Started in 2006, MomsRising now has over a million members. They are working to ensure that parental leave, paid sick days, and more flexible workplace solutions are made available to all. Shockingly, only three states offer paid family leave to their residents (California, Washington, and recently, New Jersey). MomsRising has had numerous wins on the local and state level, including helping pass a paid sick day ordinance in Seattle and helping secure paid family leave in New Jersey. At the national level, MomsRising is advocating for the passage of the Healthy Families Act, which would ensure paid sick days to employees across the country, regardless of where they live.

Feminism of the future may well look like it did in the past because it has to. Sure, my generation has cloaked itself in the notion of individual choice, but in the current economy, that notion is showing its flaws. “Never before in the history of motherhood have so many women been empowered to choose their path,” says Diablo resident Taryn Sievers, senior vice president of wealth management at Morgan Stanley. “However, this empowerment has been predicated on a robust economy. Since the early ’80s, the economy had been expanding. That’s not true anymore. Now, women—and men—need to work together and plan accordingly.”

Which brings us back to the BOMS. They don’t call themselves feminists, but gathering together to discuss the challenges inherent in being a wife, a mother, and now, a career woman, looks awfully like the old-time consciousness-raising groups of the last generation. They may not be advocating for change on a grand scale, but they are working together to make sure they can collectively achieve their individual dreams.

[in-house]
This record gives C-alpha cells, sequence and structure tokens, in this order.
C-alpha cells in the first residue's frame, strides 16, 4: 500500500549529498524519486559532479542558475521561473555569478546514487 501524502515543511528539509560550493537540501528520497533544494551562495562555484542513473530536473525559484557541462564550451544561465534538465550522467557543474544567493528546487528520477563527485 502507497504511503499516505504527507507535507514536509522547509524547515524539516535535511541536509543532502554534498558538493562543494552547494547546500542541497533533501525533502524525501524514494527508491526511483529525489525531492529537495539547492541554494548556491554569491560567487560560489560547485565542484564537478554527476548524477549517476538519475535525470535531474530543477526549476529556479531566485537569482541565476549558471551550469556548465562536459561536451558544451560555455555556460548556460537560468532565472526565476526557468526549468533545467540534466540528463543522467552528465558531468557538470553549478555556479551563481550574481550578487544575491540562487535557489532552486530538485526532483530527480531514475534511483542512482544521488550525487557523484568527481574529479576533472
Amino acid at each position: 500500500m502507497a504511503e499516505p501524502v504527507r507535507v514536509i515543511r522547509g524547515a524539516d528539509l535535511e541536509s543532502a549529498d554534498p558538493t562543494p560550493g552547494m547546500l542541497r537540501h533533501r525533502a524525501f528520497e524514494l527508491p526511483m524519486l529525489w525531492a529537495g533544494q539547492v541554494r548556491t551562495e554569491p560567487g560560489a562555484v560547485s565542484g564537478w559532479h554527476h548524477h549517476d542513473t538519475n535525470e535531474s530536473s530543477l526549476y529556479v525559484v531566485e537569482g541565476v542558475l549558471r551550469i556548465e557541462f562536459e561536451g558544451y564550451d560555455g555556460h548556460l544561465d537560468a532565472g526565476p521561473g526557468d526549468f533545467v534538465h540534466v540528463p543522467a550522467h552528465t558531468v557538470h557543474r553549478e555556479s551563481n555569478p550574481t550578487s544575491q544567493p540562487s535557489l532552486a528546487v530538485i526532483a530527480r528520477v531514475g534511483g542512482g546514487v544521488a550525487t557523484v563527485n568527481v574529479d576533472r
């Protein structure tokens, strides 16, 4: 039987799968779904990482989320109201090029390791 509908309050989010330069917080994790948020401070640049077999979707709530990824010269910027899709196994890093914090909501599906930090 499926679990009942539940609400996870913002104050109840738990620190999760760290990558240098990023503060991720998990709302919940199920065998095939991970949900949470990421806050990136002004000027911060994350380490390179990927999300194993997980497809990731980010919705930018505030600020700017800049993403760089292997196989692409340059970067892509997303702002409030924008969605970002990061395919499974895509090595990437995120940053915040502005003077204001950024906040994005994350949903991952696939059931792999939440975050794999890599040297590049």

BOMS member Chaney says, “It doesn’t matter what you call it because it all comes back to helping women feel empowered to make the choice that is right for them. The truth is, I live somewhere between domestic goddess and fiery feminist without ever really being either.” She lives, like so many of the other women, and men, who are forging new paths, in the middle way—serving as role models for what the future could hold if we all had the ability to balance our professional goals with our personal commitments.

Lisen Stromberg’s work has appeared in numerous publications, including Newsweek and on Salon.com. She is a former marketing executive, and a mother of three.